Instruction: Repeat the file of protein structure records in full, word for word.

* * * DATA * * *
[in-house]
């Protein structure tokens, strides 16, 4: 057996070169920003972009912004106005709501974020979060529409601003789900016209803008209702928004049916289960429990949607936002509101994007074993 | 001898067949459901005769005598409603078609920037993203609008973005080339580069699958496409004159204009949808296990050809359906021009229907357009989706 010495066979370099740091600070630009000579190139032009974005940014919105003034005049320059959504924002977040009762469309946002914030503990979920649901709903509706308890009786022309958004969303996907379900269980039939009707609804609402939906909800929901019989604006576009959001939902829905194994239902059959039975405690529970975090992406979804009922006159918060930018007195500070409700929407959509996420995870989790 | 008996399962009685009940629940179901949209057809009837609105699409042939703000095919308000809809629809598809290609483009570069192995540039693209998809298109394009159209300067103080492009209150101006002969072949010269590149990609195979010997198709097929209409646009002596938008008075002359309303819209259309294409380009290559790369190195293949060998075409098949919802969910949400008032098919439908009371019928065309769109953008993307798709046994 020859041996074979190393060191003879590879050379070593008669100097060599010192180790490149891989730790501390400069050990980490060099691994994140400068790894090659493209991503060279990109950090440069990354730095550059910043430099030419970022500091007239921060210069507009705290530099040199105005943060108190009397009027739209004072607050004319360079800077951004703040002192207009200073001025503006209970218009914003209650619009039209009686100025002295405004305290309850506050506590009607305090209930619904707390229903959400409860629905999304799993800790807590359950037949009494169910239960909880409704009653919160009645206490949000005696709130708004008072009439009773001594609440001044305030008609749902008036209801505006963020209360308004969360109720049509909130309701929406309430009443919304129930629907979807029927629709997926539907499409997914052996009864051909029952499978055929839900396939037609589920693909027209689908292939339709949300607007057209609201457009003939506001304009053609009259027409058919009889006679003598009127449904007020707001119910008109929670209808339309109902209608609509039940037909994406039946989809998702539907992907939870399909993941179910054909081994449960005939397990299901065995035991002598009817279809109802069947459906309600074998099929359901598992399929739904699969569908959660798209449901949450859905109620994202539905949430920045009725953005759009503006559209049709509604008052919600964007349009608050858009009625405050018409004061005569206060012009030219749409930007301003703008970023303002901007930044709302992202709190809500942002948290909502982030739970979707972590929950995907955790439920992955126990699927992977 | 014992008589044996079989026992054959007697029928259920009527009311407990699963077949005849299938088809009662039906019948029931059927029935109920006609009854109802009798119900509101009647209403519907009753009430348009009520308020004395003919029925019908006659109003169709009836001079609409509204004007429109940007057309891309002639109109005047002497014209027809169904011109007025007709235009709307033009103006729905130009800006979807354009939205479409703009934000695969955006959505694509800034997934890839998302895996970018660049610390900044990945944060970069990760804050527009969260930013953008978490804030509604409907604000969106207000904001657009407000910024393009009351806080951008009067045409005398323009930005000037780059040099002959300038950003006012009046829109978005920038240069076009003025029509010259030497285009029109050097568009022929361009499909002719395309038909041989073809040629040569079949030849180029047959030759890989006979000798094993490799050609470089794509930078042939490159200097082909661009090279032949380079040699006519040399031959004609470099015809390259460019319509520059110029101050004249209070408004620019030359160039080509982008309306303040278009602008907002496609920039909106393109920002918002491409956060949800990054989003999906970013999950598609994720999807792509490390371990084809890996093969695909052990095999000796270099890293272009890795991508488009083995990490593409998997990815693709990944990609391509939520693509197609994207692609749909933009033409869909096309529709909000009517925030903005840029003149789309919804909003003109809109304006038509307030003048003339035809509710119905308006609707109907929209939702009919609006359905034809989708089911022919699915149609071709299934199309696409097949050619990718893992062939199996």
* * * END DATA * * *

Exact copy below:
[in-house]
């Protein structure tokens, strides 16, 4: 057996070169920003972009912004106005709501974020979060529409601003789900016209803008209702928004049916289960429990949607936002509101994007074993 | 001898067949459901005769005598409603078609920037993203609008973005080339580069699958496409004159204009949808296990050809359906021009229907357009989706 010495066979370099740091600070630009000579190139032009974005940014919105003034005049320059959504924002977040009762469309946002914030503990979920649901709903509706308890009786022309958004969303996907379900269980039939009707609804609402939906909800929901019989604006576009959001939902829905194994239902059959039975405690529970975090992406979804009922006159918060930018007195500070409700929407959509996420995870989790 | 008996399962009685009940629940179901949209057809009837609105699409042939703000095919308000809809629809598809290609483009570069192995540039693209998809298109394009159209300067103080492009209150101006002969072949010269590149990609195979010997198709097929209409646009002596938008008075002359309303819209259309294409380009290559790369190195293949060998075409098949919802969910949400008032098919439908009371019928065309769109953008993307798709046994 020859041996074979190393060191003879590879050379070593008669100097060599010192180790490149891989730790501390400069050990980490060099691994994140400068790894090659493209991503060279990109950090440069990354730095550059910043430099030419970022500091007239921060210069507009705290530099040199105005943060108190009397009027739209004072607050004319360079800077951004703040002192207009200073001025503006209970218009914003209650619009039209009686100025002295405004305290309850506050506590009607305090209930619904707390229903959400409860629905999304799993800790807590359950037949009494169910239960909880409704009653919160009645206490949000005696709130708004008072009439009773001594609440001044305030008609749902008036209801505006963020209360308004969360109720049509909130309701929406309430009443919304129930629907979807029927629709997926539907499409997914052996009864051909029952499978055929839900396939037609589920693909027209689908292939339709949300607007057209609201457009003939506001304009053609009259027409058919009889006679003598009127449904007020707001119910008109929670209808339309109902209608609509039940037909994406039946989809998702539907992907939870399909993941179910054909081994449960005939397990299901065995035991002598009817279809109802069947459906309600074998099929359901598992399929739904699969569908959660798209449901949450859905109620994202539905949430920045009725953005759009503006559209049709509604008052919600964007349009608050858009009625405050018409004061005569206060012009030219749409930007301003703008970023303002901007930044709302992202709190809500942002948290909502982030739970979707972590929950995907955790439920992955126990699927992977 | 014992008589044996079989026992054959007697029928259920009527009311407990699963077949005849299938088809009662039906019948029931059927029935109920006609009854109802009798119900509101009647209403519907009753009430348009009520308020004395003919029925019908006659109003169709009836001079609409509204004007429109940007057309891309002639109109005047002497014209027809169904011109007025007709235009709307033009103006729905130009800006979807354009939205479409703009934000695969955006959505694509800034997934890839998302895996970018660049610390900044990945944060970069990760804050527009969260930013953008978490804030509604409907604000969106207000904001657009407000910024393009009351806080951008009067045409005398323009930005000037780059040099002959300038950003006012009046829109978005920038240069076009003025029509010259030497285009029109050097568009022929361009499909002719395309038909041989073809040629040569079949030849180029047959030759890989006979000798094993490799050609470089794509930078042939490159200097082909661009090279032949380079040699006519040399031959004609470099015809390259460019319509520059110029101050004249209070408004620019030359160039080509982008309306303040278009602008907002496609920039909106393109920002918002491409956060949800990054989003999906970013999950598609994720999807792509490390371990084809890996093969695909052990095999000796270099890293272009890795991508488009083995990490593409998997990815693709990944990609391509939520693509197609994207692609749909933009033409869909096309529709909000009517925030903005840029003149789309919804909003003109809109304006038509307030003048003339035809509710119905308006609707109907929209939702009919609006359905034809989708089911022919699915149609071709299934199309696409097949050619990718893992062939199996």